NI minister in Arts row
Northern Ireland arts minister Caral Ni Chuilin has ignited a row over the place of arts in politics.
Speaking at the Belfast Irish language arts centre An Culturlann, Ni Chuilin last week said she wonders why artists ignored the Republican struggle.
"Why, in the mouth of some of the biggest human rights abuses, in my opinion, did the whole notion of resistance not transcend to art? Why did art turn its back on communities?”
That's something I have struggled with and still struggle with," she added.
But her comments have drawn fire from arts figures. Writer Malachi O’Doherty described her “ as fundamentalist as her predecessor Nelson McCausland, who sought to use the influence of his office to have Creationism enshrined in the Ulster Museum.”
He added that her comments were “a signal to funded groups that we have orthodoxies they'd be as well subscribing to if they want to keep their money.”
Playwright and theatre producer Fionnuala Kennedy said Ni Chuilin was ignoring a huge swathe of art which referred to the troubles. "This type of work has been happening on different scales across different genres.”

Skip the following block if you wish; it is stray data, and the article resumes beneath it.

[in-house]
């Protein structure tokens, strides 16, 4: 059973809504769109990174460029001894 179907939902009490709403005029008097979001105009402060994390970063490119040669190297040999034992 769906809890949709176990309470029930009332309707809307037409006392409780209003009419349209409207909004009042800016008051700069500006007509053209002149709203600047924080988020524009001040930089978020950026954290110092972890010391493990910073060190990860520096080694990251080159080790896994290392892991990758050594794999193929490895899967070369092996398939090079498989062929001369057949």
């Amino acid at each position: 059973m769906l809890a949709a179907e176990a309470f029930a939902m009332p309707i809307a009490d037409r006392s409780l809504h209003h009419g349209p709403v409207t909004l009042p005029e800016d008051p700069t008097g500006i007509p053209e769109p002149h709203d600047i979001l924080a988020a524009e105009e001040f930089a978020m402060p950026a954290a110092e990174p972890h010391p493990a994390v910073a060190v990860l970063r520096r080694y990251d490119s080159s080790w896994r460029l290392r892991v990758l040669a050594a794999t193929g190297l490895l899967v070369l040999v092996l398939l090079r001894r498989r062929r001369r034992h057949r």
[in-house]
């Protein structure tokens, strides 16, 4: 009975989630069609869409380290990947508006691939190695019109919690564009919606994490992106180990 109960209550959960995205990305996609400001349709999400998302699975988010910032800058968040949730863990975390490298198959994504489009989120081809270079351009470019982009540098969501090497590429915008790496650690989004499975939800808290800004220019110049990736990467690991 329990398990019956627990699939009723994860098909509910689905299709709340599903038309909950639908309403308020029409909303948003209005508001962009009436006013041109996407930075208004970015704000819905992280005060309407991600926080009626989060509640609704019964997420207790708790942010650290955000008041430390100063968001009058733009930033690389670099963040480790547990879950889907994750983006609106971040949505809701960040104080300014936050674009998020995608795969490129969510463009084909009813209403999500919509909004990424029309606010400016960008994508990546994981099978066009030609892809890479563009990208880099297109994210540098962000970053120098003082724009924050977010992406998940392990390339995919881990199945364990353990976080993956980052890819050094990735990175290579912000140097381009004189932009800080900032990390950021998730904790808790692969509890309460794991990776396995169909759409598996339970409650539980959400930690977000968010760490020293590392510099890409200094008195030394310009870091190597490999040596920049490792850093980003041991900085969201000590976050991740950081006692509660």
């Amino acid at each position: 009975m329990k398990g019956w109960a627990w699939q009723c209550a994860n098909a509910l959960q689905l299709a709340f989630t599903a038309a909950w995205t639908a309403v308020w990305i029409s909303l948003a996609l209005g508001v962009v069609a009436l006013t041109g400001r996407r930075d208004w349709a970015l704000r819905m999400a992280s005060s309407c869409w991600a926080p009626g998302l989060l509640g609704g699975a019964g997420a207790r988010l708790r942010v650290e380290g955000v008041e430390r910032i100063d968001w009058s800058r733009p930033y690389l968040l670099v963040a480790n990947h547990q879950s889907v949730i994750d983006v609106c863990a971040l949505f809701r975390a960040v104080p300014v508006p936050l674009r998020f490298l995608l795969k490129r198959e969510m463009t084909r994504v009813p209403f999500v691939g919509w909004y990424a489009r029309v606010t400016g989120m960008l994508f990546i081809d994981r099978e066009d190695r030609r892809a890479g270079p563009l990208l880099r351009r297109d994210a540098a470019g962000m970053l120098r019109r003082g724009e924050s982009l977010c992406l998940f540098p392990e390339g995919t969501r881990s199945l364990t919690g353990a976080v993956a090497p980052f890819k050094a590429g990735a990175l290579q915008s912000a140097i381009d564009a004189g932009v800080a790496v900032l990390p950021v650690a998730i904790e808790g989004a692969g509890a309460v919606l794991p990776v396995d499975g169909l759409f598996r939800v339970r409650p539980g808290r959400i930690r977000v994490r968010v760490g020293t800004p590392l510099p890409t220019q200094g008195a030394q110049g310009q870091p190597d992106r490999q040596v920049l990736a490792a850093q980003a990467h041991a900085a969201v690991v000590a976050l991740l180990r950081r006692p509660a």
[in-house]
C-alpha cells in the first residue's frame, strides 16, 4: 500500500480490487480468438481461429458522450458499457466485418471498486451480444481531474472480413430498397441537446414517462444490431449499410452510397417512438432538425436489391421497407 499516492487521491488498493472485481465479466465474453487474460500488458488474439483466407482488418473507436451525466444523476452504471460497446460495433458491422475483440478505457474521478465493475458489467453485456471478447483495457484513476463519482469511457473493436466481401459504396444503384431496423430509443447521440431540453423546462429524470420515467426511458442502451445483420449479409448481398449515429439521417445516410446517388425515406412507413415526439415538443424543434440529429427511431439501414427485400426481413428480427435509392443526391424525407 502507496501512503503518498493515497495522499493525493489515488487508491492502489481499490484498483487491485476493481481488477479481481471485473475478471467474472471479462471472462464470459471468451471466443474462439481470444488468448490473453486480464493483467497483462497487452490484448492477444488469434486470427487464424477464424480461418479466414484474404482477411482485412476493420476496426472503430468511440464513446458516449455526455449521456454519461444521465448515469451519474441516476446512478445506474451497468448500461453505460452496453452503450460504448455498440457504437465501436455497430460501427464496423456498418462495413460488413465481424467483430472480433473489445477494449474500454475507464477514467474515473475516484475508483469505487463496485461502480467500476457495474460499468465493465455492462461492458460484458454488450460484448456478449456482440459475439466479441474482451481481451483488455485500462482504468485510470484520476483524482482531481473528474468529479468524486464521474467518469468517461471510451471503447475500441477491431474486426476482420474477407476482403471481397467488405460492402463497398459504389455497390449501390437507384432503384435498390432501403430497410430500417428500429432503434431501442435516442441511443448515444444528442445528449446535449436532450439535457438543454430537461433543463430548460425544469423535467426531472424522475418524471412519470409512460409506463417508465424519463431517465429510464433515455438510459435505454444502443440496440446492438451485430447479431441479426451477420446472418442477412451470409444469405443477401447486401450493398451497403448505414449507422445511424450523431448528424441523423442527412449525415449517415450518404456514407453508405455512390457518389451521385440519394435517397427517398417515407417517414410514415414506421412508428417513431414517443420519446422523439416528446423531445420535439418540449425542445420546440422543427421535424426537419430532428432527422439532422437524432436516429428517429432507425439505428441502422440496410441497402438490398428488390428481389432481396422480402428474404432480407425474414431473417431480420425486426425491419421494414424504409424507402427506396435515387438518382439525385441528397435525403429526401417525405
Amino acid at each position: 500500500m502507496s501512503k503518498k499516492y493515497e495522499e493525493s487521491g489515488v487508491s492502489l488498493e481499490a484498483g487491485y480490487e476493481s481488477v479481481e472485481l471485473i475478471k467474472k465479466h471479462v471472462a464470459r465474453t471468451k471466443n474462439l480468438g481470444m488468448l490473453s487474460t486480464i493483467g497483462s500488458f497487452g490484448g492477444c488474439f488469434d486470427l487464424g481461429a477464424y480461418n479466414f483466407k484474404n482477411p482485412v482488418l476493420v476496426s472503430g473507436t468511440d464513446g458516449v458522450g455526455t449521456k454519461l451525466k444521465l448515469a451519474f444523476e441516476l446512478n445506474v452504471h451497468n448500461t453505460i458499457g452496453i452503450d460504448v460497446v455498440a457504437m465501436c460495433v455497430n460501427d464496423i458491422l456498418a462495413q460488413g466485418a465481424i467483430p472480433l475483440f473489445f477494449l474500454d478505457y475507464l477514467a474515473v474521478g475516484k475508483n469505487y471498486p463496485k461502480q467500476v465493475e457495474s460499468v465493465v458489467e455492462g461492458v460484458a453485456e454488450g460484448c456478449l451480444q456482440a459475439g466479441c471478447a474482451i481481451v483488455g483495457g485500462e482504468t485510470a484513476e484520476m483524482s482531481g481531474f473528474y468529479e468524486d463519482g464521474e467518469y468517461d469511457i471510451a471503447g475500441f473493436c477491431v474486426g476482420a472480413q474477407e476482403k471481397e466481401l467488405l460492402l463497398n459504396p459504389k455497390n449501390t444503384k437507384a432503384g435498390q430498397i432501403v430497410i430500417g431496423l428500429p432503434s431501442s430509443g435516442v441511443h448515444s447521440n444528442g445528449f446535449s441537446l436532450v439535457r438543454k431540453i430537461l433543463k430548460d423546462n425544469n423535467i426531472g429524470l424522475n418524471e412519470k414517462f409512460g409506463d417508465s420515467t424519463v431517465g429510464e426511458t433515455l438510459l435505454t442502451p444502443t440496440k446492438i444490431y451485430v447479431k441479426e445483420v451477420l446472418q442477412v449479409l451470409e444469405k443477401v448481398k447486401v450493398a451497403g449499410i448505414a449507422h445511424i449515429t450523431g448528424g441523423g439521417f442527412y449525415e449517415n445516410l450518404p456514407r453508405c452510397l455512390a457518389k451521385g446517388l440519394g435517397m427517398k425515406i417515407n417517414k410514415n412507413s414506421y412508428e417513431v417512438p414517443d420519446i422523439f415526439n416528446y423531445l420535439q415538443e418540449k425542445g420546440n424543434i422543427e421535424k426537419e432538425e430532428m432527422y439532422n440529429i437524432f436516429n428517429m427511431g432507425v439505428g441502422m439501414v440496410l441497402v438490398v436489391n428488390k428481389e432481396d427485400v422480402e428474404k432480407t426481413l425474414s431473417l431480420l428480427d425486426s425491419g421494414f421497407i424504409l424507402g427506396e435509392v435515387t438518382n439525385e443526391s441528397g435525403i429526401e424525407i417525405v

She also accused the arts minister of perpetuating “the dangerous myth about the arts sector in NI, that we're all champagne-swilling, top-hat wearing snobs.”
Meanwhile the Arts Council of Northern Ireland met Ni Chuilin in a last ditch attempt to avoid a further 20% cut in arts funding.
The Northern Ireland executive’s investment in the arts has fallen by around a quarter in four years, from £14m to £10m.
ACNI chair Bob Collins said that the arts made a major contribution to “the Executive's social and economic targets and, notably, the minister's own priorities in respect of promoting equality, tackling poverty and social exclusion."
But the minister responded that the cuts were a result of pressures "coming from the Conservative Government".